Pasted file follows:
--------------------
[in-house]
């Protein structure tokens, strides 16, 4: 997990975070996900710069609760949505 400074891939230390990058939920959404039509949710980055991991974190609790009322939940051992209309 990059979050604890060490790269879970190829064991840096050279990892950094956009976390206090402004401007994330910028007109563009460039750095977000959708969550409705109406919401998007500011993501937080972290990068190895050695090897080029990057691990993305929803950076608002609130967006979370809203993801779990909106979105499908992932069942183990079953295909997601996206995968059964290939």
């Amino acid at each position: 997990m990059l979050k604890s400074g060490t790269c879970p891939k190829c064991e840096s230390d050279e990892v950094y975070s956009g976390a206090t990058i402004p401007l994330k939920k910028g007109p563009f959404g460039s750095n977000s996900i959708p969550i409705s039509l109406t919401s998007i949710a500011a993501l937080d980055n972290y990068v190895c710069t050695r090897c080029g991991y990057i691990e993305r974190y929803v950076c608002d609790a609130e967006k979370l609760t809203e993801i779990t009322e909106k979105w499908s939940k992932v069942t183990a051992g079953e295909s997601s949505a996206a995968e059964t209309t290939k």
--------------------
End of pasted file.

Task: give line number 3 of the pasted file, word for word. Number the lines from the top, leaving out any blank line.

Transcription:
């Amino acid at each position: 997990m990059l979050k604890s400074g060490t790269c879970p891939k190829c064991e840096s230390d050279e990892v950094y975070s956009g976390a206090t990058i402004p401007l994330k939920k910028g007109p563009f959404g460039s750095n977000s996900i959708p969550i409705s039509l109406t919401s998007i949710a500011a993501l937080d980055n972290y990068v190895c710069t050695r090897c080029g991991y990057i691990e993305r974190y929803v950076c608002d609790a609130e967006k979370l609760t809203e993801i779990t009322e909106k979105w499908s939940k992932v069942t183990a051992g079953e295909s997601s949505a996206a995968e059964t209309t290939k």